Scene 3: Here we see Bale crashing his helicopter into a lake. Hydrobots come rushing like piranhas to mutilate and dismember what ever they can get their fiber optic wires on, only to be confronted by “B.A.B” (Bad Ass Bale) who plays John Connor. Sam Worthington then comes out of the lake like the Predator and stands toe to toe with Bale. Drama ensues. Fade to black.

Scene 4: This clip looks like an extended theatrical trailer wich lasted like 3-4 minutes. It’s essentially a summary of the movie and all the clips that were exhibited.

 

Here are my thoughts of the presentation and the film:

McG

McG was an appealing and engaging presenter. He hinted at ‘The Governator’ making a cameo. The director talked about how ‘big budget action meets quality acting’ will be seen here á la Dark Knight and Iron Man. He loves Sam Worthington and he thinks he’s going to be a BIG star. He mentioned that Bale’s talent is the reason the movie will be a hit. He also mentioned that ‘Bruce Wayne’ spends 6-8 hours in the editing room with him to make sure it doesn’t turn out campy. It was referred to in the Q&A that there is a part 5 in the mix and it will incorporate the time travel theme. Danny Elfman was picked over Oscar winning Argentinian composer Gustavo Santaolalla from Babel. He chose him because of his delicateness and bravura.

The Scenes

The action scenes we saw are the real deal and I can’t wait to see this film in IMAX. I’m gonna flip out! There was so much action compacted into the 10 minute clip that my head almost exploded. That’s what a summer action movie is all about. I thought Bale sounded like BATMAN, you know, the hoarse, husky, grating voice I’m talking about. To me that was the single reason The Dark Knight was not perfect. The raspy voice has got to go! I feel that apart from that, there will be enough acting chops from Bale to distinguish this from a contrived, generic action summer flick. From the looks of it, we can count on Terminator Salvation to be an entertaining and frolicking good time at the movies this summer!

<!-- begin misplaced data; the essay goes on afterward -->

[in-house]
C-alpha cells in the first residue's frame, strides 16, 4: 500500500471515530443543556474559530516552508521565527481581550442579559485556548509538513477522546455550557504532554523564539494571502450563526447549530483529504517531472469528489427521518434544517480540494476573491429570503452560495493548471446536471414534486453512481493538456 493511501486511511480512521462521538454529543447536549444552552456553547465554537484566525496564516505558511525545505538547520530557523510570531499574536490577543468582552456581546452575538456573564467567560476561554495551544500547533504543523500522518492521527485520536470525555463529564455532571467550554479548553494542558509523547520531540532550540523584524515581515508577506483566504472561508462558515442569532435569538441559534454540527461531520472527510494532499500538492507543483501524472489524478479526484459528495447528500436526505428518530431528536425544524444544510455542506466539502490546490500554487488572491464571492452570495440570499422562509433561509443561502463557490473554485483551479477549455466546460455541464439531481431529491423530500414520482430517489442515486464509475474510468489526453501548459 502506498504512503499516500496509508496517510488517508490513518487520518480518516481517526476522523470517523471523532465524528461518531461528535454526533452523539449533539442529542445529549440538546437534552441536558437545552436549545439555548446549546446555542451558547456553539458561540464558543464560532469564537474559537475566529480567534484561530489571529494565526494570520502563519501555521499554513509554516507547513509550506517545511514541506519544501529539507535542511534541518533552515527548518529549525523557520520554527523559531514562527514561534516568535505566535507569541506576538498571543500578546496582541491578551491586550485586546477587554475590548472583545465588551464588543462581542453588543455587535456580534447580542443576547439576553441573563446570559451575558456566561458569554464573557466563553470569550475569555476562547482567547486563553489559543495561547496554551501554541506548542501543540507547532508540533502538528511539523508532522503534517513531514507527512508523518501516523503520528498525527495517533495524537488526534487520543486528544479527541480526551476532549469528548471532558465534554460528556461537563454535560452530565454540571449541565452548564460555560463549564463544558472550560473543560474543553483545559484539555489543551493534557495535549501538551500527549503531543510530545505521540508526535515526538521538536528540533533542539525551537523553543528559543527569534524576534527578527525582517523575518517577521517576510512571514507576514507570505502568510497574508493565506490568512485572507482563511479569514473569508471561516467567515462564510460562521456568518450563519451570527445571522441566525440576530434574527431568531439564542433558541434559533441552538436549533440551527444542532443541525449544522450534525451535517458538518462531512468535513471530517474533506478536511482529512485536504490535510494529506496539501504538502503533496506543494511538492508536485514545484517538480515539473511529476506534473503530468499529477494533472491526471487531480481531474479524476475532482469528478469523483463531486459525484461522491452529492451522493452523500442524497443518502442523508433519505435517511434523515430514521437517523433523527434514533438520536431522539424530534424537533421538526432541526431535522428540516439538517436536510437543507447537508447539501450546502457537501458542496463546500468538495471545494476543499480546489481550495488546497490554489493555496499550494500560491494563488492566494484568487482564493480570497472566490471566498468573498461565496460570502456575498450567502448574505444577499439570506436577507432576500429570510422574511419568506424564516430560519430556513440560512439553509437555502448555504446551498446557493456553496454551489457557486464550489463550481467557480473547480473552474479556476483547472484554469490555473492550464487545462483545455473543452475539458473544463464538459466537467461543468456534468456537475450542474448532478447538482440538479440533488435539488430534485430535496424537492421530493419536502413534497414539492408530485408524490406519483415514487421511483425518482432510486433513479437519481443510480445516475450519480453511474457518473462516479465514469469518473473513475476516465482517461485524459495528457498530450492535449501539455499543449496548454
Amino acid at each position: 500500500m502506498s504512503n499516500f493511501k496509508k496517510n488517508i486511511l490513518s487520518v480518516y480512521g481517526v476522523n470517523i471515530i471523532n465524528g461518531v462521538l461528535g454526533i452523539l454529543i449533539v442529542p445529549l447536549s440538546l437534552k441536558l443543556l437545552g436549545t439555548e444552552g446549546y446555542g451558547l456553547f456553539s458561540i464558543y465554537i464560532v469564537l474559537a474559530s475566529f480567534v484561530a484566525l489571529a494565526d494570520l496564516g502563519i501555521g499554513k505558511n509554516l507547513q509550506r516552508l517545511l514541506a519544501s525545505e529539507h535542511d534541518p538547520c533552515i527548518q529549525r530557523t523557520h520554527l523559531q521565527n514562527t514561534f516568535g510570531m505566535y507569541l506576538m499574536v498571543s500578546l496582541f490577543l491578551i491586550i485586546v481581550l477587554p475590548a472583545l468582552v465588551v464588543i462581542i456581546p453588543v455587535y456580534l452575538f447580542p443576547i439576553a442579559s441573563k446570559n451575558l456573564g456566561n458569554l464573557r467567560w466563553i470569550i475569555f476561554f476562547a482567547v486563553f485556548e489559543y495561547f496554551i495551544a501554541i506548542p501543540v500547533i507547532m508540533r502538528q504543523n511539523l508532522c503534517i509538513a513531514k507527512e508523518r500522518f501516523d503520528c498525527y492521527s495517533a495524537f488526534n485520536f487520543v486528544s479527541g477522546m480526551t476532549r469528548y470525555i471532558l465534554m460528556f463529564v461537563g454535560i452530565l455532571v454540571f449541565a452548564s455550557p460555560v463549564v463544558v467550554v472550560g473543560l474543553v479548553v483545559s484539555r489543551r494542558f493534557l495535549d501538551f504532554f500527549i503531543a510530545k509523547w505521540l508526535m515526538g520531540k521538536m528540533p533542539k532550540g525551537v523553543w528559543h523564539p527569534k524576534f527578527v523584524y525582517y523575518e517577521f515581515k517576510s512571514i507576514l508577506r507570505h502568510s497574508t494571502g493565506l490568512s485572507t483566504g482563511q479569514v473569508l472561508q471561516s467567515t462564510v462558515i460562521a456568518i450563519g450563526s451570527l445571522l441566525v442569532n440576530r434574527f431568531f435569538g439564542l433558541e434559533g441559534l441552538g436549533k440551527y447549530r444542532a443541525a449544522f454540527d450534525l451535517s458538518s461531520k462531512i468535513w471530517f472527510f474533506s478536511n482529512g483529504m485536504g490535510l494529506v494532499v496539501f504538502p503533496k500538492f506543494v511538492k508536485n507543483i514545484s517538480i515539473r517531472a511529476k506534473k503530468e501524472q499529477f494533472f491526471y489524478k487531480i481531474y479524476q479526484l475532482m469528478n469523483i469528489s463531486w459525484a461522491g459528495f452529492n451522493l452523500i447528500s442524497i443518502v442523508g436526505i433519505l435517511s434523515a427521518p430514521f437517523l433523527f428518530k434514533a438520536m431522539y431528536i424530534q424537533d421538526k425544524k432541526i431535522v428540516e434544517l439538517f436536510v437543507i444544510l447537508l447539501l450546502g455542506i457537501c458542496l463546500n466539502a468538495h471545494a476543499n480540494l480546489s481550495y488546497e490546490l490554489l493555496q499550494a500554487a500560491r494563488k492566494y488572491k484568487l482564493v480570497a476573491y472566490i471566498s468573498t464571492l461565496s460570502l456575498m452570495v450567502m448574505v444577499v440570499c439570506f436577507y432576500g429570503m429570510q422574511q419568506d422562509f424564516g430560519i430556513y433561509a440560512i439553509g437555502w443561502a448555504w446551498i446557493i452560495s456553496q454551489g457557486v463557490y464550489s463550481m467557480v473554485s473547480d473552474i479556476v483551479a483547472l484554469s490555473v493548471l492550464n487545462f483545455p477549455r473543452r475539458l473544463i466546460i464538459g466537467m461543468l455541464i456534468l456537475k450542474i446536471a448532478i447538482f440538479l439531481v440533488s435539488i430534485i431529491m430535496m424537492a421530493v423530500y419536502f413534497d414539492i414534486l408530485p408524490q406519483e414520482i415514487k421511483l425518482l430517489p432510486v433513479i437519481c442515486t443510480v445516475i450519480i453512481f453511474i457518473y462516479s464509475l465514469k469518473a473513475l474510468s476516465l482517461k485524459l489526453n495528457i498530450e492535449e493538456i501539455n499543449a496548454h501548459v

Check out some of the pictures we collected at the press event:

 

McG presenting an animatrics T-800 and cussin’ up a storm

New unknown robot

 

T-800’s

 

Motorbots?

 

The destruction of Earth